MWANGI: Of crooks and Chinese cash: will the mix create jobs?
A young man in Nairobi caught the nation’s imagination – and vividly displayed the frustrations of the youth – when he took to carrying a billboard on a busy highway in his efforts to secure employment.
Patrick Muthomi, a Bachelor of Commerce graduate of a local public university, was quickly offered a job as an accountant by Chandaria Industries. His plight, however, reflects the desperation of hundreds of thousands of graduates in Kenya – and the rest of East Africa as well – whose hopes of white-collar jobs and the good life are quashed soon after obtaining their qualifications.
It is an indication of the failure of successive regimes in the region to implement policies that would encourage inclusive growth and job creation. The hopelessness has contributed to the increase in drug consumption, alcoholism, crime, slums, and general poverty.
Yet, this hopelessness has been created more by a lack of visionary leadership than resources. Part of the response by leaders, for instance, has been to come up with giant infrastructure projects that they claim help in creating jobs.
But such a strategy is extremely shortsighted. It would force the government to be constantly building one major infrastructure project after another in order to keep the growing youth population engaged. That in turn implies a never-ending stream of debts to finance these mega projects, thereby committing most of our resources to repayment of external debts and saddling future generations with a burden not of their making.
Trying to escape from stringent loan conditions imposed by their traditional Western allies, African tinpots have been running to China, begging bowl in hand. Trouble is, the Chinese are not any more benevolent than the West. They pursue their own national self-interest: Loans must be repaid, with interest; they obtain cheap access to Africa’s natural resources; and they export their excess labour and growing population to Africa.
Turning to the Chinese has therefore led to fewer jobs for local populations than should otherwise be the case. While it is understandable that certain skilled personnel would be brought in, the aim should always be to develop local capacity. That aspect has been lacking, and the Chinese are all too happy exporting their surplus population to work on projects in Africa.
This has often led to clashes with local communities. The Standard Gauge Railway is a case in point, with the Maasai staging protests and threatening to stop its construction through their territory unless they were offered jobs.
Moreover, in the absence of a national or public service ethic, projects are synonymous with theft. The costing of any project is usually greatly inflated – and the quality of materials and workmanship compromised – in order to give room for “eating.” The overriding aim of these projects is therefore not to do something for the public good, but to create an avenue for financial malfeasance.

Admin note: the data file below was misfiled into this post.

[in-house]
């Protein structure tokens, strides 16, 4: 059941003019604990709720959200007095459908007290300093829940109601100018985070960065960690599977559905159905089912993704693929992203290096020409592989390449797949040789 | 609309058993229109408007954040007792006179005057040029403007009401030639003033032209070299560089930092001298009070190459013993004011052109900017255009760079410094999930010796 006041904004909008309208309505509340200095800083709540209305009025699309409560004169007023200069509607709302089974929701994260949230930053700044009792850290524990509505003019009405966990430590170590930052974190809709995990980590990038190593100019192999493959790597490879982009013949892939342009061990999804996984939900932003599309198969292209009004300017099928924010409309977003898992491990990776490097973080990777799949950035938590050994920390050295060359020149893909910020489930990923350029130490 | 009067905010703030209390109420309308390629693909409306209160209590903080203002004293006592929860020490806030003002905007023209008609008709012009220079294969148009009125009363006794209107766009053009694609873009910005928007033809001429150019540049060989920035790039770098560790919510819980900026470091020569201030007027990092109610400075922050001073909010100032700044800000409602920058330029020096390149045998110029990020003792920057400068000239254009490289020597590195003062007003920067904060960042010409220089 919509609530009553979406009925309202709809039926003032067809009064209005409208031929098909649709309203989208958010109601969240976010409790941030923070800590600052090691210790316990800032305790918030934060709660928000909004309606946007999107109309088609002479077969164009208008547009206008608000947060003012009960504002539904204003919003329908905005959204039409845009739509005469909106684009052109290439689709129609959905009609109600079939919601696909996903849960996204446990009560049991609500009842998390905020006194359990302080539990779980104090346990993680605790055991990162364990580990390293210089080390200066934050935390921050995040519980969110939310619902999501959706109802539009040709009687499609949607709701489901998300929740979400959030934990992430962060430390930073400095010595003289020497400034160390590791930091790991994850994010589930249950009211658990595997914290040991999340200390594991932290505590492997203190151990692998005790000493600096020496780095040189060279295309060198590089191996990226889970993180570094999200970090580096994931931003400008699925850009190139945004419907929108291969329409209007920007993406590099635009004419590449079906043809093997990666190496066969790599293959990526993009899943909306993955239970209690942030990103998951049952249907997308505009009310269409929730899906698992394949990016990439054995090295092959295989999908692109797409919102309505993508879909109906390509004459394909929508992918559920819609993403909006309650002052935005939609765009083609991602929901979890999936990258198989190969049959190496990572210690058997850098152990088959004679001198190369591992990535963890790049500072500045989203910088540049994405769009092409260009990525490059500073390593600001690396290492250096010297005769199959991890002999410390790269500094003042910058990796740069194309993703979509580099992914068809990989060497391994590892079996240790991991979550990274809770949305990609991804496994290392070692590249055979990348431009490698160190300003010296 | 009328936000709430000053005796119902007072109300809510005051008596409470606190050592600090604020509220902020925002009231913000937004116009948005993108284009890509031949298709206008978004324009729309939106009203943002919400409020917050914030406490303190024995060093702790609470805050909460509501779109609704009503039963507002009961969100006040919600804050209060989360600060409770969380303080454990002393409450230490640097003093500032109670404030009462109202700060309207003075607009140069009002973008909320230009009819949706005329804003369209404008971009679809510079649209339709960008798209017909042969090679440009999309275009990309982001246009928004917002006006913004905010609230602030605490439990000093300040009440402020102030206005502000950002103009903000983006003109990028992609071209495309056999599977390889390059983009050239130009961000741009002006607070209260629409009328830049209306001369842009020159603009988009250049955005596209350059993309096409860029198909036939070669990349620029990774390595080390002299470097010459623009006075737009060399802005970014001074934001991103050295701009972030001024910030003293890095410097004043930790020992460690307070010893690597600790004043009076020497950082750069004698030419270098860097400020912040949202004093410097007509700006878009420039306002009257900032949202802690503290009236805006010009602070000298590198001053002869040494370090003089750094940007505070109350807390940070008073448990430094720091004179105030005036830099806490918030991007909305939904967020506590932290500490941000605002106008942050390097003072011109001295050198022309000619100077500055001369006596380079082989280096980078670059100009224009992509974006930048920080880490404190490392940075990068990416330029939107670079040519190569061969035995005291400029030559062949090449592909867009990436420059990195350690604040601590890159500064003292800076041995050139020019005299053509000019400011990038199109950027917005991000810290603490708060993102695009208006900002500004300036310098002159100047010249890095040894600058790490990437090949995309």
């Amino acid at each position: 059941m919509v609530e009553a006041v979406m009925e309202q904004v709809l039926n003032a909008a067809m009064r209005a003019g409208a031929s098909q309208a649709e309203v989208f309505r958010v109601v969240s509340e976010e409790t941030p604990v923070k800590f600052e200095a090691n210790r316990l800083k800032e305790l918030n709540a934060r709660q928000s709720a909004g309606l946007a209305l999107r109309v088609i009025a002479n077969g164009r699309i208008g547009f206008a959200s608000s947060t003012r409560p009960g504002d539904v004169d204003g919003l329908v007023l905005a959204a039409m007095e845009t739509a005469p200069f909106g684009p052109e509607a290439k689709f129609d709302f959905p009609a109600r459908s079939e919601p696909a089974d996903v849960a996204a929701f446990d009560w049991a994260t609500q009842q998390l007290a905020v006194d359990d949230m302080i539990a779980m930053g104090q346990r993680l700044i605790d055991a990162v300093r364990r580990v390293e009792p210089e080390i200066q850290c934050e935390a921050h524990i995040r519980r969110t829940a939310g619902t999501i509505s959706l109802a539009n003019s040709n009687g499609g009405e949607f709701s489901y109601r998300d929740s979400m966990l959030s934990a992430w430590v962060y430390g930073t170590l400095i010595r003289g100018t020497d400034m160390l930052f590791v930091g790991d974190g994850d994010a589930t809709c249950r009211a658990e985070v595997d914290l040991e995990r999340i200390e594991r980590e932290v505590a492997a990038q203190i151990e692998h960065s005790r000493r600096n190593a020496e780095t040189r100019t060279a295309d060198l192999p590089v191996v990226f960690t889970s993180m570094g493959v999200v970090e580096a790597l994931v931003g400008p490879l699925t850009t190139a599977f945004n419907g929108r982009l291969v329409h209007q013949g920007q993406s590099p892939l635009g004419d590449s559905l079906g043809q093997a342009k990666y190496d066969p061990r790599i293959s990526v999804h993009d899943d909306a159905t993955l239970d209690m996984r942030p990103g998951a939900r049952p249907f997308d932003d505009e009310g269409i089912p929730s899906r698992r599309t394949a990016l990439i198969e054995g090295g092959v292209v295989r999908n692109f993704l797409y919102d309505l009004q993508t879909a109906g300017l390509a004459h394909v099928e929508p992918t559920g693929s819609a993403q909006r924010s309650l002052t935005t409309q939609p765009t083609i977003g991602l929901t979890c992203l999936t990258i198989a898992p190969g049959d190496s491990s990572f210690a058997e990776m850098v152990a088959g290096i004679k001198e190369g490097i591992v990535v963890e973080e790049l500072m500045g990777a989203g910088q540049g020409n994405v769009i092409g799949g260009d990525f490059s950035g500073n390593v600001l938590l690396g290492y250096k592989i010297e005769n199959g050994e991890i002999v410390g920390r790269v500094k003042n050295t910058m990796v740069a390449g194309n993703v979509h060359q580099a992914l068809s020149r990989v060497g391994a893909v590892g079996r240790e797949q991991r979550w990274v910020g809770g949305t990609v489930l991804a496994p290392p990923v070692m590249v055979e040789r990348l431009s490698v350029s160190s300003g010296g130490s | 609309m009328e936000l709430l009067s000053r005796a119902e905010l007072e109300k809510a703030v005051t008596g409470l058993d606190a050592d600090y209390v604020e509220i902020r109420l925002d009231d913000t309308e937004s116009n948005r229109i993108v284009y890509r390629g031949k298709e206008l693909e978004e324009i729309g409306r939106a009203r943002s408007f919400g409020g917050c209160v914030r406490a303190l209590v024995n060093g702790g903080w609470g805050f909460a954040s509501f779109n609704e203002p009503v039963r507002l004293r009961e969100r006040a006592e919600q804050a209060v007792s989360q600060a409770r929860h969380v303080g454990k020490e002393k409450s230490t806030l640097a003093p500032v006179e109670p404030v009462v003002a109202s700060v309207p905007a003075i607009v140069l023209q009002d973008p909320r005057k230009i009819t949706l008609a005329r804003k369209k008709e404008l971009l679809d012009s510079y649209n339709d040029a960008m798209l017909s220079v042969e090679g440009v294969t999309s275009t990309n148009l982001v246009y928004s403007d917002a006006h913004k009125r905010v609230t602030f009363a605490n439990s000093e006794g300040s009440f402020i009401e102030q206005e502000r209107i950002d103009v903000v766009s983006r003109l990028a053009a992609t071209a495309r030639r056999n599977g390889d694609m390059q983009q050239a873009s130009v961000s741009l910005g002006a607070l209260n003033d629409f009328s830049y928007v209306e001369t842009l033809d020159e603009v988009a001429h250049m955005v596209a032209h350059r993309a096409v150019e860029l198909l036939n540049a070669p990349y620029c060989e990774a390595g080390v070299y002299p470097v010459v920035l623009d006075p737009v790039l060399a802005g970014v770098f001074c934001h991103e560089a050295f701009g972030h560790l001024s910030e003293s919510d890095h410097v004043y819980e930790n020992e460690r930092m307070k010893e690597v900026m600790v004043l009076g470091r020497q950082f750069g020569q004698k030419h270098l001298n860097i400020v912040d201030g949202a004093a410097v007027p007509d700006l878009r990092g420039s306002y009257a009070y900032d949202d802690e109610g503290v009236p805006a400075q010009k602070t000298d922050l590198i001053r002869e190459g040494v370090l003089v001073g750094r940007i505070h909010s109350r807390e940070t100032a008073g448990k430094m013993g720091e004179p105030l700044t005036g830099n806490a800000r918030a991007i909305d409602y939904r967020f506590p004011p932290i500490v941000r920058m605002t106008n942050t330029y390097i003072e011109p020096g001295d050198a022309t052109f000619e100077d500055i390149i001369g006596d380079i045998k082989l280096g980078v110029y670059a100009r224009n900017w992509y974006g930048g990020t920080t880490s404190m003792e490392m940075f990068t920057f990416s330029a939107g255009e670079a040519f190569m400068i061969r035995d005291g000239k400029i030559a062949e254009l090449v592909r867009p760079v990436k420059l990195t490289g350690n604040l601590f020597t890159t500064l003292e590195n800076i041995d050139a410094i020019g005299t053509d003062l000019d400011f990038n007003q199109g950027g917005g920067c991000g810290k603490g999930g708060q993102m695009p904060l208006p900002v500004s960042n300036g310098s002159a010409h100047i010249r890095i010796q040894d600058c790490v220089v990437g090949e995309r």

Perhaps this explains why the Kenya government opted to proceed with the construction of a new railway despite the fact that Uganda has been non-committal on the project. That, automatically, also makes it unfeasible for Rwanda to proceed with its share of the project. Given these circumstances, it is difficult to see any economic benefit that will be derived from the SGR will serve, beyond Jubilee making a political statement.
Indeed, in the absence of co-operation from our neighbor to the west, upgrading of the existing narrow gauge railway would have been the better choice. The enormous resources spent on the new railway would have been sufficient to revive and set up industries and programmes that would employ millions of people in a sustainable manner.
Moreover, the obsession with projects – where young people are offered jobs as manual labourers – ensures our people remain at the bottom of the heap. It is a poor reflection of the region’s leadership that we seem preoccupied with creating such jobs.
But the myopic leadership in our institutions cannot even get it right when it comes to training of high-level manpower. While public universities are all involved in massive expansion ostensibly to enable more citizens access higher education, the truth is that this expansion is simply an avenue for siphoning public funds.
As this expansion proceeds, existing broken-down facilities are not fixed, numbers of qualified staff are insufficient, and the part-time staff who sustain academic programmes are made to go for months or even years without pay. At the Jomo Kenyatta University of Agriculture and Technology in Juja to the north of Nairobi, students are now even compelled to purchase Taifa laptops from the institution upon admission – essentially a rip-off as the learners are not given a choice.
These are all the wrong conditions in which to create wealth and employment. Certainly, it won’t take long before our economies hit a dead end. One shudders to think what that will mean.
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